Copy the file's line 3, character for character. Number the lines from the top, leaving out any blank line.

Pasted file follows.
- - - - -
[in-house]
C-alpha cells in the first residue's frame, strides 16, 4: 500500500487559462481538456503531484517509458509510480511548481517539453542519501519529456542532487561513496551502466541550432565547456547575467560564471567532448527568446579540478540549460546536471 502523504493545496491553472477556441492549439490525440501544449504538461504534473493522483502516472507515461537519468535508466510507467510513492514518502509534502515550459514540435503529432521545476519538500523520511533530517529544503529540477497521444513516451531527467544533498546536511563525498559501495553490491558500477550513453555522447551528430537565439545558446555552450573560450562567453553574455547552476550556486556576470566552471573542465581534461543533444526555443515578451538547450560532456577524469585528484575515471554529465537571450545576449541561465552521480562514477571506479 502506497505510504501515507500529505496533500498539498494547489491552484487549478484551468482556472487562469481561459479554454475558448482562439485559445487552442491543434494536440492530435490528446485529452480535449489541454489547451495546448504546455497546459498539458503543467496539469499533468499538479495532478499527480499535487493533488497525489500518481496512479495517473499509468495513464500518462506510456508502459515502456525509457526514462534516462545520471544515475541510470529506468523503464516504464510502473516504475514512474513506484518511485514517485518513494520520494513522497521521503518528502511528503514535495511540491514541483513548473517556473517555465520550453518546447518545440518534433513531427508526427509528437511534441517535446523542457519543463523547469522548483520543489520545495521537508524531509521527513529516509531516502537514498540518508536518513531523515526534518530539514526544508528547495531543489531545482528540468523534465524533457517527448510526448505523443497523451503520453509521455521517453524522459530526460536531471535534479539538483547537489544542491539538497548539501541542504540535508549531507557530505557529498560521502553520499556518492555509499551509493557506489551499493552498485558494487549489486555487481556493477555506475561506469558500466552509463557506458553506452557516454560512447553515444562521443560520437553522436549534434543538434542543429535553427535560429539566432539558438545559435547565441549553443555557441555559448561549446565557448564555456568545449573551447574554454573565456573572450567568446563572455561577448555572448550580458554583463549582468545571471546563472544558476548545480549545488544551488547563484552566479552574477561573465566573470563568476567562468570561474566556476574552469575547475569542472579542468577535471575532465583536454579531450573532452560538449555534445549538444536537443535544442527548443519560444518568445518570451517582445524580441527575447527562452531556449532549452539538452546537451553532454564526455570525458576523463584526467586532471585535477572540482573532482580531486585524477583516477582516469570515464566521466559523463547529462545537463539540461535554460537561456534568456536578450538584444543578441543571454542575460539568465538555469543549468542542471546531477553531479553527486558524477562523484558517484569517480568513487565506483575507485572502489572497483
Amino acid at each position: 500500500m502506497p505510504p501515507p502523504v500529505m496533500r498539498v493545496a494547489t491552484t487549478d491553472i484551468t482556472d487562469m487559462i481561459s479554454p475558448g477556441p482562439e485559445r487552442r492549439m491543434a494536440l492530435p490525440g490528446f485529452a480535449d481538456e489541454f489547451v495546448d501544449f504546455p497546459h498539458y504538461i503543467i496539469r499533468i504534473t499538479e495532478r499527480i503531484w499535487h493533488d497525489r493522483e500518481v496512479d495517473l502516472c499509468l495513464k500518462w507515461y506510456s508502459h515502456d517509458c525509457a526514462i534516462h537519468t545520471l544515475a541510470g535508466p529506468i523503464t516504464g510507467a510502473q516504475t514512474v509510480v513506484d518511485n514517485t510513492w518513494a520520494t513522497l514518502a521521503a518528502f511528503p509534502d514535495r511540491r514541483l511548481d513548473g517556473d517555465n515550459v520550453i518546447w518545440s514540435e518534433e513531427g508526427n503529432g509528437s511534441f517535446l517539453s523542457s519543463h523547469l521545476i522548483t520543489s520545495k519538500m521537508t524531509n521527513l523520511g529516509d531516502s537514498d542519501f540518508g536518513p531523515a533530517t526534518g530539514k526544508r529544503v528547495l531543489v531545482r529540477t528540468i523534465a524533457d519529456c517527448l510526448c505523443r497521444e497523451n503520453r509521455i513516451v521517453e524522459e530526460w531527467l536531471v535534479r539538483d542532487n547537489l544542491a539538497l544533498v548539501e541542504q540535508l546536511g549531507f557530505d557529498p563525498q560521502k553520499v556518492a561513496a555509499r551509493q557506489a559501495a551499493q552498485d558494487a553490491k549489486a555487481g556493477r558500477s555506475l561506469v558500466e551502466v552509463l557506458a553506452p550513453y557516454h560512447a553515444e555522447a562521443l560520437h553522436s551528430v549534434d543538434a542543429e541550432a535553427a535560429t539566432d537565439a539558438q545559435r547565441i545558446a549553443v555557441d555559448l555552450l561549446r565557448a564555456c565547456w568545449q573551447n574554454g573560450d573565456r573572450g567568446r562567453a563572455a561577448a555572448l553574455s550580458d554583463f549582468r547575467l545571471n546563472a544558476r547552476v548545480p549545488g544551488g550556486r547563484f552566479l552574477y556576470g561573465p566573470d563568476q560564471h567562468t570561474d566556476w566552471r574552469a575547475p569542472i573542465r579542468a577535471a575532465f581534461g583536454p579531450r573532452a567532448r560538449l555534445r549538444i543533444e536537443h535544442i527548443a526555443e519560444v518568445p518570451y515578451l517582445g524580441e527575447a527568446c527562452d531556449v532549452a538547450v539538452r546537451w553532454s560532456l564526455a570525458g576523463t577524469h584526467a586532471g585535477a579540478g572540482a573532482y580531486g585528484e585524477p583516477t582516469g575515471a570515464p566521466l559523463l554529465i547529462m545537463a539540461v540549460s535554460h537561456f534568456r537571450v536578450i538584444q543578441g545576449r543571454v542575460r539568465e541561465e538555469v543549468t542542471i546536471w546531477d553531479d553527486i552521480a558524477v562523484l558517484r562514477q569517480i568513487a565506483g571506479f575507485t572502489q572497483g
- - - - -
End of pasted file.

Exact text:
Amino acid at each position: 500500500m502506497p505510504p501515507p502523504v500529505m496533500r498539498v493545496a494547489t491552484t487549478d491553472i484551468t482556472d487562469m487559462i481561459s479554454p475558448g477556441p482562439e485559445r487552442r492549439m491543434a494536440l492530435p490525440g490528446f485529452a480535449d481538456e489541454f489547451v495546448d501544449f504546455p497546459h498539458y504538461i503543467i496539469r499533468i504534473t499538479e495532478r499527480i503531484w499535487h493533488d497525489r493522483e500518481v496512479d495517473l502516472c499509468l495513464k500518462w507515461y506510456s508502459h515502456d517509458c525509457a526514462i534516462h537519468t545520471l544515475a541510470g535508466p529506468i523503464t516504464g510507467a510502473q516504475t514512474v509510480v513506484d518511485n514517485t510513492w518513494a520520494t513522497l514518502a521521503a518528502f511528503p509534502d514535495r511540491r514541483l511548481d513548473g517556473d517555465n515550459v520550453i518546447w518545440s514540435e518534433e513531427g508526427n503529432g509528437s511534441f517535446l517539453s523542457s519543463h523547469l521545476i522548483t520543489s520545495k519538500m521537508t524531509n521527513l523520511g529516509d531516502s537514498d542519501f540518508g536518513p531523515a533530517t526534518g530539514k526544508r529544503v528547495l531543489v531545482r529540477t528540468i523534465a524533457d519529456c517527448l510526448c505523443r497521444e497523451n503520453r509521455i513516451v521517453e524522459e530526460w531527467l536531471v535534479r539538483d542532487n547537489l544542491a539538497l544533498v548539501e541542504q540535508l546536511g549531507f557530505d557529498p563525498q560521502k553520499v556518492a561513496a555509499r551509493q557506489a559501495a551499493q552498485d558494487a553490491k549489486a555487481g556493477r558500477s555506475l561506469v558500466e551502466v552509463l557506458a553506452p550513453y557516454h560512447a553515444e555522447a562521443l560520437h553522436s551528430v549534434d543538434a542543429e541550432a535553427a535560429t539566432d537565439a539558438q545559435r547565441i545558446a549553443v555557441d555559448l555552450l561549446r565557448a564555456c565547456w568545449q573551447n574554454g573560450d573565456r573572450g567568446r562567453a563572455a561577448a555572448l553574455s550580458d554583463f549582468r547575467l545571471n546563472a544558476r547552476v548545480p549545488g544551488g550556486r547563484f552566479l552574477y556576470g561573465p566573470d563568476q560564471h567562468t570561474d566556476w566552471r574552469a575547475p569542472i573542465r579542468a577535471a575532465f581534461g583536454p579531450r573532452a567532448r560538449l555534445r549538444i543533444e536537443h535544442i527548443a526555443e519560444v518568445p518570451y515578451l517582445g524580441e527575447a527568446c527562452d531556449v532549452a538547450v539538452r546537451w553532454s560532456l564526455a570525458g576523463t577524469h584526467a586532471g585535477a579540478g572540482a573532482y580531486g585528484e585524477p583516477t582516469g575515471a570515464p566521466l559523463l554529465i547529462m545537463a539540461v540549460s535554460h537561456f534568456r537571450v536578450i538584444q543578441g545576449r543571454v542575460r539568465e541561465e538555469v543549468t542542471i546536471w546531477d553531479d553527486i552521480a558524477v562523484l558517484r562514477q569517480i568513487a565506483g571506479f575507485t572502489q572497483g